The author, a fellow at the right-leaning Manhattan Institute think tank, said the examples of heavy-handed policing were overblown, and that moves to cut funding or lift police immunity would do little to reduce the use of force.

He cites data from North Carolina, Louisiana and Arizona that found officers used force in only 0.78 percent of arrests. Other research from 2018 showed police fired weapons in only 0.03 percent of arrests, he added. 

The book has won plaudits from Republican heavyweights like Arkansas Senator Tom Cotton and former Attorney General William Barr, as well as Bill Bratton, New York’s former police commissioner.

Cotton said it countered ‘soft-on-crime policies’ from the ‘left’s jailbreak movement’. Barr called it a ‘powerful case’ against dropping the law-and-order approach that helped end America’s crime wave in the early 1990s.

The book comes amid widespread criticism of cops using deadly force on unarmed black men, notably George Floyd in Minneapolis in May 2020, which stoked huge Black Lives Matter protests and calls to defund police forces. 

Protesters march in downtown Brooklyn, New York, and call for defunding police forces over the killing of George Floyd by a Minneapolis Police officer

Protesters march in downtown Brooklyn, New York, and call for defunding police forces over the killing of George Floyd by a Minneapolis Police officer

Two former Minneapolis Police officers — J. Alexander Kueng and Tou Thao — were on Wednesday each sentenced to at least three years in prison, after being convicted of federal charges of failing to intervene as Floyd was restrained. 

Floyd’s death was a ‘tragedy and a murder’, Mangual told DailyMail.com.

‘Legal police use of force is extremely rare, illegal police use of force is rarer still —that doesn’t mean it doesn’t happen and is not a problem. But how do we tackle it in a way that doesn’t impose the serious cost of diminished public safety on communities that cannot afford it?’ 

Critics have long bashed the justice system for disproportionately caging minorities — black people are imprisoned at nearly five times the rate of whites, while Latinos are imprisoned at 1.3 times the rate of whites, according to The Sentencing Project.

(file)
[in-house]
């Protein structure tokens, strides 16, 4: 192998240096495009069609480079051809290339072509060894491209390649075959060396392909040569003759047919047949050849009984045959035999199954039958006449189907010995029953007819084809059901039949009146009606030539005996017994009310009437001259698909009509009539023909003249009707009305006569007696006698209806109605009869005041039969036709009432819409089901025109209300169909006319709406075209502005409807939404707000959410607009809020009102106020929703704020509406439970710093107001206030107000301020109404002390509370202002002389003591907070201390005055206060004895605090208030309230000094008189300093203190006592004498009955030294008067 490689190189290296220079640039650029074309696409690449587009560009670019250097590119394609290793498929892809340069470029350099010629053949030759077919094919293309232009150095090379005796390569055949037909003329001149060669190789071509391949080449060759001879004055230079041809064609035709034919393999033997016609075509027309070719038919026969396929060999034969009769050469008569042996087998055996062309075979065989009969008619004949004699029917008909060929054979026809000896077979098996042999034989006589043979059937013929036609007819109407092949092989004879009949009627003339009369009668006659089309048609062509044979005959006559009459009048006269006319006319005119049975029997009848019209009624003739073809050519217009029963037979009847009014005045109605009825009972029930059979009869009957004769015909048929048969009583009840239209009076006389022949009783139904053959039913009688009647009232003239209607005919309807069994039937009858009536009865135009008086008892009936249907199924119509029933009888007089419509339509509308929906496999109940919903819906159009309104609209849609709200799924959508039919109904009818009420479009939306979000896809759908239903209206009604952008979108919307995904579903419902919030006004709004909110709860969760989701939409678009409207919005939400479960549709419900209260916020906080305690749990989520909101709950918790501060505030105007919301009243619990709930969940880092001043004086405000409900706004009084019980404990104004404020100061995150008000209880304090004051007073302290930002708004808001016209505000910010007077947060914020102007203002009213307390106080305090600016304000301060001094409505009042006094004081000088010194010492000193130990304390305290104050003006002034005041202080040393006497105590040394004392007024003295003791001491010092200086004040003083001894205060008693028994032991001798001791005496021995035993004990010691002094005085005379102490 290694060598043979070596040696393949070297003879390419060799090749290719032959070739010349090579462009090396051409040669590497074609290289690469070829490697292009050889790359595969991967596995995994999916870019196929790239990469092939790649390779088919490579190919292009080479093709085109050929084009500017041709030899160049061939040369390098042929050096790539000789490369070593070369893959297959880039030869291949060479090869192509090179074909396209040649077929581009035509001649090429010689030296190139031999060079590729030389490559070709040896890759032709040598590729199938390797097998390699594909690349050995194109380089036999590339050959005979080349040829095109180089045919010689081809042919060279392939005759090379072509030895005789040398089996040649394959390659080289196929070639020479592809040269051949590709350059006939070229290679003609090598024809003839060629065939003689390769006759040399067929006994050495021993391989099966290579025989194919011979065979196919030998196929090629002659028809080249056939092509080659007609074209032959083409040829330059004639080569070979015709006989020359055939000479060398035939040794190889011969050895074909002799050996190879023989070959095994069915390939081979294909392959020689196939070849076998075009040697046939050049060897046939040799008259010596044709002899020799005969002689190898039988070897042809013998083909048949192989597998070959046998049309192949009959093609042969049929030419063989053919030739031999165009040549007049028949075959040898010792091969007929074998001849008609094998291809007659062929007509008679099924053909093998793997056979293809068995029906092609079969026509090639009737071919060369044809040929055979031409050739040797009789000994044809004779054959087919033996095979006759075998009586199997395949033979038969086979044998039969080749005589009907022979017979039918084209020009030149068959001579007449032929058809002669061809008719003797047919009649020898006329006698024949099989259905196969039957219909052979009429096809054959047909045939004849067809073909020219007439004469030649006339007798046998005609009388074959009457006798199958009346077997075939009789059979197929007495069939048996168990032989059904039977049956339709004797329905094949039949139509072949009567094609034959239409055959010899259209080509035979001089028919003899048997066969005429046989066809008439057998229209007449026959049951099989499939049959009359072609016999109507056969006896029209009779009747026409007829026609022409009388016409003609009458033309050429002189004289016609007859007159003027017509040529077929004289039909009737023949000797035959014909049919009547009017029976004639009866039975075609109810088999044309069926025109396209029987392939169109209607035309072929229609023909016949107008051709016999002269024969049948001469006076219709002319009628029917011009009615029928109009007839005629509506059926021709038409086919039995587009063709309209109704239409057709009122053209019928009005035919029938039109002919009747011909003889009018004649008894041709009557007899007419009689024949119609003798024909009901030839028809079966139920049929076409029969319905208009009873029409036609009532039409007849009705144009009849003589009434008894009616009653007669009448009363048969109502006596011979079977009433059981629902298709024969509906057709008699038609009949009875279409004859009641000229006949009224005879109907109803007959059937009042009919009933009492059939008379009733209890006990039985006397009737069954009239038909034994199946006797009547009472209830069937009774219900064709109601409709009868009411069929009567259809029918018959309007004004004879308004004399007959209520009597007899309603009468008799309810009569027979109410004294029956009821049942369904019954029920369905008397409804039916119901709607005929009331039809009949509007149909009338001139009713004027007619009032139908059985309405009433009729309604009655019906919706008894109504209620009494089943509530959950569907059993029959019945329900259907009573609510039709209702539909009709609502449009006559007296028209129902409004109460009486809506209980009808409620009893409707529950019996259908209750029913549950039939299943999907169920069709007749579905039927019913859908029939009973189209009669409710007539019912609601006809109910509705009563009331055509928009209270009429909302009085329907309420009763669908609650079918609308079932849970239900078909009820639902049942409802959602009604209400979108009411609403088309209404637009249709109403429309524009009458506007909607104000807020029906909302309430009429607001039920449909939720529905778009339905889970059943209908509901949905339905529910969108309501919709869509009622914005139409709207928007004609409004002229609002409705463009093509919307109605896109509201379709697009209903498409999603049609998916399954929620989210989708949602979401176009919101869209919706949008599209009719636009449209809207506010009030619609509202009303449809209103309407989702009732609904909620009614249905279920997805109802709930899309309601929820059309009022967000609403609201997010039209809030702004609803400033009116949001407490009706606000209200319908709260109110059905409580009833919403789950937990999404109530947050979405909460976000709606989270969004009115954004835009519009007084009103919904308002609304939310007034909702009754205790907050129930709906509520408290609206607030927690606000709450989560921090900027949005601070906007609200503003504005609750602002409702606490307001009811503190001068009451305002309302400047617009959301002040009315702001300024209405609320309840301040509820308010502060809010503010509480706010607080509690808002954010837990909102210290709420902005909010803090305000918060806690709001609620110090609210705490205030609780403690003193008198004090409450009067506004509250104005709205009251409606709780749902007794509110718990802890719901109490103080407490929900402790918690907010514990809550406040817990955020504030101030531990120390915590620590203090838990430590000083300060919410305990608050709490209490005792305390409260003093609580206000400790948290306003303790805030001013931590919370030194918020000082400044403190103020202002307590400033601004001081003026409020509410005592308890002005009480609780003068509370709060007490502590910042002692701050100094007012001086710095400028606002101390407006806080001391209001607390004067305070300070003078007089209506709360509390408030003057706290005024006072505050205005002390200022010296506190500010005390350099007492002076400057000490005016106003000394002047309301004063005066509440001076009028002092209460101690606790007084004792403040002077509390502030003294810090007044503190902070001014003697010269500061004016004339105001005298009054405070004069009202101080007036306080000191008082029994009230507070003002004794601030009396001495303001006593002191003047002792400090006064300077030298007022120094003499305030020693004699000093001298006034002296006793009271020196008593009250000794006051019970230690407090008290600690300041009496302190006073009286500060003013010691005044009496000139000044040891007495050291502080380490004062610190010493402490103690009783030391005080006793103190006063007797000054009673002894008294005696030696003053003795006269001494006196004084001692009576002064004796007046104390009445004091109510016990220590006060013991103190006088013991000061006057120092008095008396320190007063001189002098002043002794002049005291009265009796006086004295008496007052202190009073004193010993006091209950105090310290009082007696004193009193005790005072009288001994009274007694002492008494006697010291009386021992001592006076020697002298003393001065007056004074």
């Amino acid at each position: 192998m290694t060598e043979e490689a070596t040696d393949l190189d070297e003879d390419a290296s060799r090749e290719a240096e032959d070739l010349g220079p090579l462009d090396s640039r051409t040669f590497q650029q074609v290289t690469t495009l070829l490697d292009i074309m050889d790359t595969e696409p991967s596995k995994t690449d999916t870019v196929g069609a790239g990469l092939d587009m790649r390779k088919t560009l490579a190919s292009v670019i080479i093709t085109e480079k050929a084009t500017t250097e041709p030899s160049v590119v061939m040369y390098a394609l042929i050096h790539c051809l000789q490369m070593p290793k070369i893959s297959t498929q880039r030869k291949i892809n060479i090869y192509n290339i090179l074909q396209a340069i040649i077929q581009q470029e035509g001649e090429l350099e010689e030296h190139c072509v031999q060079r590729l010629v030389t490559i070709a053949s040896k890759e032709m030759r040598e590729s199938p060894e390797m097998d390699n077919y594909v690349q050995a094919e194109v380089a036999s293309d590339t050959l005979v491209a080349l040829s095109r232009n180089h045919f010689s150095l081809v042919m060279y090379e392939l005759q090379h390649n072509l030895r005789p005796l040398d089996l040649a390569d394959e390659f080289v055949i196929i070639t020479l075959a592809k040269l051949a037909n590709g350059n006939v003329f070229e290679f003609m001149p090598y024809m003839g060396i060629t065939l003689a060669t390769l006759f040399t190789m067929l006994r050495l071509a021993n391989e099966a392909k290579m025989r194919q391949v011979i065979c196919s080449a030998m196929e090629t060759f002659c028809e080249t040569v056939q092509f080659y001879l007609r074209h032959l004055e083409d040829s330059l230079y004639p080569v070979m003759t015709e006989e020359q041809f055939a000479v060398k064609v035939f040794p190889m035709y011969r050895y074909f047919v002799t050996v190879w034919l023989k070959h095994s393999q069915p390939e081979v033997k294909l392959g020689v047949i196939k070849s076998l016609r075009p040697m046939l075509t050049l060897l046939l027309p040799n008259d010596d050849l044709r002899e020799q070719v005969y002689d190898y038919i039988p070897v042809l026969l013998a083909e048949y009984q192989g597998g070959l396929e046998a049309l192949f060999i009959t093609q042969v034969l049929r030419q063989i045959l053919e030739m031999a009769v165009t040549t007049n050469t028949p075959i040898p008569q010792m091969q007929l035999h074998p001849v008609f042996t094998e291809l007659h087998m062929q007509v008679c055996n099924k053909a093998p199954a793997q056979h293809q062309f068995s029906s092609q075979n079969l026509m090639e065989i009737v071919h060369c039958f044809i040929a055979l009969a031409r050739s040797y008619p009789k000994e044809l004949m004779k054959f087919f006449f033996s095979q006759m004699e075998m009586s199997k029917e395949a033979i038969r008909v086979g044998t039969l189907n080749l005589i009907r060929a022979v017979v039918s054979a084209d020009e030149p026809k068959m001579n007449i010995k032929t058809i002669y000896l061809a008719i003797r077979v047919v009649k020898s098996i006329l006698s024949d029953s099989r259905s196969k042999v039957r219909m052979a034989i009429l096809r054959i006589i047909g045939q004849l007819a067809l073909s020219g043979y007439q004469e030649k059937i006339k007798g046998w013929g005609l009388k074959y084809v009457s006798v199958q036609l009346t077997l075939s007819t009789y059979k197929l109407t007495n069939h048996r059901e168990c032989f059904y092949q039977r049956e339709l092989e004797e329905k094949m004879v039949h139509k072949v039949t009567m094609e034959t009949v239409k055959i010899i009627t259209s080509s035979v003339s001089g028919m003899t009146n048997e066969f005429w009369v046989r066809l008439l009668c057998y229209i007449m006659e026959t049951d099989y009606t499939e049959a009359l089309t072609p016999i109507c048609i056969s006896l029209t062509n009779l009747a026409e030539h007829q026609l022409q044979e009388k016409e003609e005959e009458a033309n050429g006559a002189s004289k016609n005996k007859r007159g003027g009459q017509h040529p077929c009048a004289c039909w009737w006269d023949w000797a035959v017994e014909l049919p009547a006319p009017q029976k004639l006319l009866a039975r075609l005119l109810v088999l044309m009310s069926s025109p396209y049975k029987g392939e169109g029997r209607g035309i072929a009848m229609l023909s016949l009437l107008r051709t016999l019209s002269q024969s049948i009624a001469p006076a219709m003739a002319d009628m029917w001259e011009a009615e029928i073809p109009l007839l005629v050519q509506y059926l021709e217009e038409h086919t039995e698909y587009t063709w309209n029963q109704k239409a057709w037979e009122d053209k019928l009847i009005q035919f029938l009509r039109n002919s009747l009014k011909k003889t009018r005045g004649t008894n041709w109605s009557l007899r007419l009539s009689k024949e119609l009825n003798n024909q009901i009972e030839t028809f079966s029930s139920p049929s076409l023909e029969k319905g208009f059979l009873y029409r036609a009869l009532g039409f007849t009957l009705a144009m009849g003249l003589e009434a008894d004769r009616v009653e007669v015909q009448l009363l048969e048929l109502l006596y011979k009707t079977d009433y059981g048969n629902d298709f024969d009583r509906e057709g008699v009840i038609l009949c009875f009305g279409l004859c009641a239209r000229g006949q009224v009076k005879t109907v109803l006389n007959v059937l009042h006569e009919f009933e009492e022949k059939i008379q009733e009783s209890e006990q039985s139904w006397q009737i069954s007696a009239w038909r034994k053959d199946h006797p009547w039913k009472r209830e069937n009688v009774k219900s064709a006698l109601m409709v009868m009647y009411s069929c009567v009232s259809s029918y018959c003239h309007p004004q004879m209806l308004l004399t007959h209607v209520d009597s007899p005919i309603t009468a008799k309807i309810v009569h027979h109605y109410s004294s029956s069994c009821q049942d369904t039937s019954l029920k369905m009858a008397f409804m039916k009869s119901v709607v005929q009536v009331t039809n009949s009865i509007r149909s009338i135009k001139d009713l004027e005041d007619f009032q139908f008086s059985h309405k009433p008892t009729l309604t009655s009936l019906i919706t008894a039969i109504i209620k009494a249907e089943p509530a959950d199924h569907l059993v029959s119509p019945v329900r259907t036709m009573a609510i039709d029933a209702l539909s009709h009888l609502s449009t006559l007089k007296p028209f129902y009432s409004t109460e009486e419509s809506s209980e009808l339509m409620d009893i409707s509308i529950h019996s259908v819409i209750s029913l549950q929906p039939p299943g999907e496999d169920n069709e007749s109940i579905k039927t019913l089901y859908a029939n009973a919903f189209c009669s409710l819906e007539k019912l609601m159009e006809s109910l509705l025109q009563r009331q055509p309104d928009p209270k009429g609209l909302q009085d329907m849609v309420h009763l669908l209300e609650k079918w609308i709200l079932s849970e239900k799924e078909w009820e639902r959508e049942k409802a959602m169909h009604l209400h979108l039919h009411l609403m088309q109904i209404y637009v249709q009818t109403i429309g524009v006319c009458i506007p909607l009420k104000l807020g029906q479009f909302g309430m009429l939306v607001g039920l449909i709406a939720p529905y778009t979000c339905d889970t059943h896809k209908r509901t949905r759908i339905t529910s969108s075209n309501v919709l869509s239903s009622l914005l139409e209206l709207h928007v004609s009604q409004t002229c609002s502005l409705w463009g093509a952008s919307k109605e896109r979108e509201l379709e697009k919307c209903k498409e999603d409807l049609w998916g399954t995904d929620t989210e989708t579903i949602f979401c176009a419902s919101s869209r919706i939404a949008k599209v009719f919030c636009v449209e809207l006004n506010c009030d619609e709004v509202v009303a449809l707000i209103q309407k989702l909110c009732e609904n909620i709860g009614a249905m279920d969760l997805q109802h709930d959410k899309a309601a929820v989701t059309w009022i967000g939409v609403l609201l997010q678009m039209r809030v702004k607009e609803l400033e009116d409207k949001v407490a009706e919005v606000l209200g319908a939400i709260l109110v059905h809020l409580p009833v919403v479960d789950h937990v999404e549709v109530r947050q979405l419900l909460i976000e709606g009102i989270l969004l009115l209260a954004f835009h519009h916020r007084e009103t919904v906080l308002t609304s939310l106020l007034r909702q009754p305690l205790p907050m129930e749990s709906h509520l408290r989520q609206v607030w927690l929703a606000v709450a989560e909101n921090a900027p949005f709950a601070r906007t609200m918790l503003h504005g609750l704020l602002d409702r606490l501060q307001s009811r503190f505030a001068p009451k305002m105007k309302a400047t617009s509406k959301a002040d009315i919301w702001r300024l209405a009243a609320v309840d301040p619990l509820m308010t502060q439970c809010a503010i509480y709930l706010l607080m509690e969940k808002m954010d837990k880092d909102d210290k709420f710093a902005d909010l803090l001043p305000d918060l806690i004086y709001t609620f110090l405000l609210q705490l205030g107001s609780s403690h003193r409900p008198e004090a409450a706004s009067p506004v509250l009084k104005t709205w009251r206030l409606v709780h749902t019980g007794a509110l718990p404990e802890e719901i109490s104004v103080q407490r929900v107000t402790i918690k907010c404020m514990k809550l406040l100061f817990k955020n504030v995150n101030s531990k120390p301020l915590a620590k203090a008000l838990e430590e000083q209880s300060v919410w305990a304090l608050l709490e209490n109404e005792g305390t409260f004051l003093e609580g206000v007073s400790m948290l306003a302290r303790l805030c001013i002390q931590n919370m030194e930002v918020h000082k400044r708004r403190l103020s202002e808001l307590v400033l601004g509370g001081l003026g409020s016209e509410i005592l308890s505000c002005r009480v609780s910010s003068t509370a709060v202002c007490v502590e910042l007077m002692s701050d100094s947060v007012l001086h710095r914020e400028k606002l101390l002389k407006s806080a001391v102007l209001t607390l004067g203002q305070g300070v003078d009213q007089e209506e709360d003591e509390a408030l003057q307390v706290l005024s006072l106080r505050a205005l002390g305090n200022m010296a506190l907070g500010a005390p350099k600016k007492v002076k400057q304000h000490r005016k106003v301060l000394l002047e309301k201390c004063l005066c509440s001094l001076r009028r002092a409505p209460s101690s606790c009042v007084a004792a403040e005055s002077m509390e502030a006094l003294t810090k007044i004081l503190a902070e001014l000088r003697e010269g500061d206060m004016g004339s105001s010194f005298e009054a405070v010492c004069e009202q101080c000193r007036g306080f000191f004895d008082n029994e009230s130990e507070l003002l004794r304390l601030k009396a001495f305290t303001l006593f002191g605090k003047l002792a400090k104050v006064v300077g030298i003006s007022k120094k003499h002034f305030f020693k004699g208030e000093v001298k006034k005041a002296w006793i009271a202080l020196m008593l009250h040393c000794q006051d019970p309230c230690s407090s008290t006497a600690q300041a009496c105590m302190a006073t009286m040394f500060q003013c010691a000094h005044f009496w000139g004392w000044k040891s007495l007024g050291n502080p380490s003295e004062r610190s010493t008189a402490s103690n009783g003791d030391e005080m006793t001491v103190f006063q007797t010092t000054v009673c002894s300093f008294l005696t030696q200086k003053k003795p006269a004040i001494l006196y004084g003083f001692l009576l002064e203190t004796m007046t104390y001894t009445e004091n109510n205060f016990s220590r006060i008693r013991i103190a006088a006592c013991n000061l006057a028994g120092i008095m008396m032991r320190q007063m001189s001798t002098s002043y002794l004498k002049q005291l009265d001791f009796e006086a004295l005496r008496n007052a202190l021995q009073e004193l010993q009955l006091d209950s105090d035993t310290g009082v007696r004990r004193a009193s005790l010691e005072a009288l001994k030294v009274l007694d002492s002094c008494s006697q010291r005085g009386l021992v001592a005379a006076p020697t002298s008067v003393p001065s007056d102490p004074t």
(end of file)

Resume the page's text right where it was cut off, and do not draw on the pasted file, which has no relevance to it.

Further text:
Half of Americans polled by Gallup earlier this year called for ‘major changes’ to policing, while a further 39 percent wanted minor changes. Only 11 percent said there was no need for change. 

Black Americans felt more strongly, with 72 percent seeking broad reforms. 

Still, there has also been a blowback against soft-on-crime policies as rates of homicide and violent crime rose during the Covid-19 pandemic, stoking fears that Los Angeles, New York and other cities would revert to the crime-ridden 1990s.

Voters in San Francisco last month ousted in a recall election a progressive district attorney who was blamed for a spike in gun violence and other crimes. Likewise, New Yorkers last year elected former cop Eric Adams, a tough-on-crime Democrat, as mayor.

Prisoners from Sacramento County await processing after arriving at the Deuel Vocational Institution in Tracy, California. Scholar Rafael Mangual says most prisoners are inside for serious crimes, and many re-offend

Prisoners from Sacramento County await processing after arriving at the Deuel Vocational Institution in Tracy, California. Scholar Rafael Mangual says most prisoners are inside for serious crimes, and many re-offend

George Floyd was seen in a video pleading that he couldn't breathe as white officer Derek Chauvin pressed his knee against his neck for nine and a half minutes

George Floyd was seen in a video pleading that he couldn’t breathe as white officer Derek Chauvin pressed his knee against his neck for nine and a half minutes